- The 2020 UfM Mediterranean Climate Week discussed, among other topics, the progress of international public and private climate finance flows and how to optimise their mobilisation.
- Under the current scenarios, Southern and Eastern Mediterranean countries per capita energy demand is estimated to increase by about 60% by 2040.
- These countries have attracted 9% of the international public climate finance commitments each year. Considering these countries are representing 4.1% of the global population, it shows the region attracts a high flow of investment.
14 July 2020. The limit of a 1.5ºC increase in the average temperature, not to be surpassed as determined by the Paris Agreement, is already being exceeded in the Mediterranean region, according to the first-ever scientific report on the impact of climate and environmental change in the Mediterranean, a science-policy interface that the UfM jointly supports with the UN Environment Programme. Facing the unprecedented situation created by the COVID-19 pandemic, UfM Members States, scientific experts, civil society representatives and other relevant climate actors gathered at the 2020 UfM Mediterranean Climate Week to discuss key climate-related issues.
The meeting was an opportunity for the UfM to present its Climate Action Plan for the period 2021-2025. The main focus of its work is the reinforcement of the Science – Society – Policy nexus, including the role of youth, the active regional participation in the Nationally Determined Contributions (NDCs) of the Paris Agreement, to be submitted this year, and the mobilization of climate finance.
In the global commitment to fight climate change, the current lack of data regarding international private climate finance is a significant obstacle. It limits the ability of governments to make informed decisions in their attempts to scale up climate projects. A full session dedicated to climate finance focused on the presentation of the preliminary UfM report “Climate Finance flows in the Southern and Eastern Mediterranean countries” that shows international climate finance commitments accounted for USD 695 billion in 2018, 9% of the global flows. Multilateral Development Banks accounted for 64% of the flows. The main recipient countries in 2018 were Morocco, Turkey and Egypt, corresponding to USD 43 billion, whereas Algeria and Montenegro received 56 million USD and 36 million USD respectively. In terms of sectors, Renewable Energy Generation (wind farm, solar panel, etc.) represented 15% of total commitments, mainly financed by Germany and the EBRD, while Water and Supply Sanitation received USD 971 million, financed mainly by Germany and the EU institutions.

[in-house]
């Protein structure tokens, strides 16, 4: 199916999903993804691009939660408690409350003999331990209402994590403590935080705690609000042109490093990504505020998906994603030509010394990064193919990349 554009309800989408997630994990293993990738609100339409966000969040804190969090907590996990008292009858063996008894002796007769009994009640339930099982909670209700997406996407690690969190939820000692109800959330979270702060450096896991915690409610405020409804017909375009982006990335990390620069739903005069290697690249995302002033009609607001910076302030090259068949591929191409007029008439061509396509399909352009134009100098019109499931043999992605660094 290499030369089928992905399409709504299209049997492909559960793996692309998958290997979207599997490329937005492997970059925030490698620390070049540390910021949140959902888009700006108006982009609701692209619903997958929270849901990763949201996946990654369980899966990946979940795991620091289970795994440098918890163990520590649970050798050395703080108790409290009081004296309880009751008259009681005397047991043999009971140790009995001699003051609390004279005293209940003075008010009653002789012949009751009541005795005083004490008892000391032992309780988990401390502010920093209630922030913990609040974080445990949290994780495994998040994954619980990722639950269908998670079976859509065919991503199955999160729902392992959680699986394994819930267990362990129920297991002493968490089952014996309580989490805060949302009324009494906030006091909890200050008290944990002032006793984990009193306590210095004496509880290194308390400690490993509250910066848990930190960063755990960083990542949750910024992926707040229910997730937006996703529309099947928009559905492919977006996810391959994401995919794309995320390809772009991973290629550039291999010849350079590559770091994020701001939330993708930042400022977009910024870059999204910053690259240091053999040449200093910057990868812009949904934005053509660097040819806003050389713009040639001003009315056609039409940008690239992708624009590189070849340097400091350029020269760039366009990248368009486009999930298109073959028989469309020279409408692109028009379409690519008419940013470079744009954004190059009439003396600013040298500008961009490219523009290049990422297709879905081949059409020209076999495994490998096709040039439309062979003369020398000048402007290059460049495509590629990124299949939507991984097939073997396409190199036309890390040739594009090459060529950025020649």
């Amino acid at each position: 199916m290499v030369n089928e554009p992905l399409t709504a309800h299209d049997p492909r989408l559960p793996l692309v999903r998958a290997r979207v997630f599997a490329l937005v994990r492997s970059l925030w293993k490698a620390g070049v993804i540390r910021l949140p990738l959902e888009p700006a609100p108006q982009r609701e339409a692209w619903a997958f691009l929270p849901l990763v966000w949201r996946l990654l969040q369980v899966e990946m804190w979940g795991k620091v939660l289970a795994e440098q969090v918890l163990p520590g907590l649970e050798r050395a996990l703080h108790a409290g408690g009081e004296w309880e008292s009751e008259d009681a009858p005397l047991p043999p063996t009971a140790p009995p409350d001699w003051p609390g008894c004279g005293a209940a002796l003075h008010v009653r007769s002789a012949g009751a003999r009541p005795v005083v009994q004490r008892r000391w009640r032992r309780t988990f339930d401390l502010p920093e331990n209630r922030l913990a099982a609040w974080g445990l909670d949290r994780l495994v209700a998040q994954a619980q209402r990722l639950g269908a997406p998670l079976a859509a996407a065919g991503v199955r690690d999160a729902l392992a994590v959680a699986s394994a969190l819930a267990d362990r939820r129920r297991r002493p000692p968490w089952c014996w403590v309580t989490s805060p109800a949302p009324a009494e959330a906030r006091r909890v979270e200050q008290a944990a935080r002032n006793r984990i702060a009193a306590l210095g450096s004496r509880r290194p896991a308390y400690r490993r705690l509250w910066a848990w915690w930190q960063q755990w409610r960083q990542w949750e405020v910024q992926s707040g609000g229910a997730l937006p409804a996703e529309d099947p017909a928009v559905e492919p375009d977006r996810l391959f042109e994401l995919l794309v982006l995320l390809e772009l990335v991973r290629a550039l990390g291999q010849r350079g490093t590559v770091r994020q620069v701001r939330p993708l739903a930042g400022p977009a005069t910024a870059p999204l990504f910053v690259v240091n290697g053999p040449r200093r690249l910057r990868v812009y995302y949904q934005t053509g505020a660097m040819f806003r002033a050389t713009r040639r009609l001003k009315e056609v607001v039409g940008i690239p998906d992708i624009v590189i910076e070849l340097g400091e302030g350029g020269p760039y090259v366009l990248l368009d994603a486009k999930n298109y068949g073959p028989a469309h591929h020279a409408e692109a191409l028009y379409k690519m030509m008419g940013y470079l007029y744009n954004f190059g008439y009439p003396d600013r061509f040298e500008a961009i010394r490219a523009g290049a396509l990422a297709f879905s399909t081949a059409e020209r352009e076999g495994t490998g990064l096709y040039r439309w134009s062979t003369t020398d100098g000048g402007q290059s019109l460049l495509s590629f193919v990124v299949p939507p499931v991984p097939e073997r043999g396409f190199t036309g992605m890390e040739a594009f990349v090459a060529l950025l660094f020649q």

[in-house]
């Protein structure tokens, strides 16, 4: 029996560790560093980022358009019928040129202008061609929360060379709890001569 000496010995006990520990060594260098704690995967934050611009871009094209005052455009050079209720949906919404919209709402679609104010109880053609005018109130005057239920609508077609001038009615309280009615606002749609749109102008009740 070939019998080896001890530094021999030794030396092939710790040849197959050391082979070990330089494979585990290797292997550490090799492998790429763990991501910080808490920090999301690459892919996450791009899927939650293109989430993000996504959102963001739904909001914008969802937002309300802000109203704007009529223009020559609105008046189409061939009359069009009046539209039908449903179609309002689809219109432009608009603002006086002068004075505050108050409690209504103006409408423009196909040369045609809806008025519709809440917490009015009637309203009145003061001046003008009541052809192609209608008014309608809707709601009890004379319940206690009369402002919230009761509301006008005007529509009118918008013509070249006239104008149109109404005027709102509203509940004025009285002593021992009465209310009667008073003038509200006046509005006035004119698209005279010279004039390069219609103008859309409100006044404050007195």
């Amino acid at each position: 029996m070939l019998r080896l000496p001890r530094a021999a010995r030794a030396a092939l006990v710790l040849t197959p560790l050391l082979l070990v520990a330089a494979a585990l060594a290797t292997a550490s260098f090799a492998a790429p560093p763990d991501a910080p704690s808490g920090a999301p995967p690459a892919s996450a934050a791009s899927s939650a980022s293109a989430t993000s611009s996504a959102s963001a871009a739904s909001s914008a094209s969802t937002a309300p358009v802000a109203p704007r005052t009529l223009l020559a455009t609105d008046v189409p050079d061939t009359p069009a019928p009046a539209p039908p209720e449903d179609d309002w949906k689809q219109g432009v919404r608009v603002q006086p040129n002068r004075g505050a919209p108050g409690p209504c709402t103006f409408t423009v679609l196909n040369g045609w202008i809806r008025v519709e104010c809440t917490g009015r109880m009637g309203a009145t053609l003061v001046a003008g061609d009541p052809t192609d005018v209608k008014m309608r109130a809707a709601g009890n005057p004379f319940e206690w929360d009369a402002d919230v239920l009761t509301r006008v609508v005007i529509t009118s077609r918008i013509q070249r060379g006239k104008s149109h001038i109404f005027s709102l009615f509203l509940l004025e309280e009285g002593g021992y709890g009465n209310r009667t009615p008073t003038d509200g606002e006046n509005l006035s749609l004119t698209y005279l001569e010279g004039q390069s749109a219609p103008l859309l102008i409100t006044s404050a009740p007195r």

Jihad Alsawair, Director of the Green Economy Unit at the Ministry of Environment of Jordan stated: “Science remains the basis for climate action and this UfM-supported scientific report on the impact of climate change in the Mediterranean calls us all to act fast as our region is warming on average 20% faster than the rest of the globe”.
Elina Bardram, Head of Unit at the European Commission DG CLIMA claimed: “Regional cooperation remains an essential tool to find the right answers to the common climatic and environmental challenges, this is where the UfM plays a key role “.
UfM Deputy Secretary General, Grammenos Mastrojeni concluded that: “The Mediterranean has its own climate identity and challenges. Today, it heats faster than the global average, and we cannot miss such a historical opportunity to build a strong Mediterranean strategy. The UfM Climate Finance Strategy helps to shed light on the margins of progress of international public and private climate finance flows and how to optimise their mobilisation”.
Today, it is crucial to phase out investment in the fossil fuel supply chain, which far outstripped finance for renewables generation in the region. The efforts developed under the Mediterranean Climate Finance Strategy have already started to be operationalized. In this context, the Clima Med project, an EU-led initiative endorsed by the UfM, supports the transition of eight Southern Mediterranean countries towards sustainable, low-carbon and climate-resilient development. This strategy also aims at developing innovative solutions like those proposed by R20- Regions of Climate Action and by UN Capital Development Fund. All these actors will help in bridging some of the gaps identified, notably at the local level.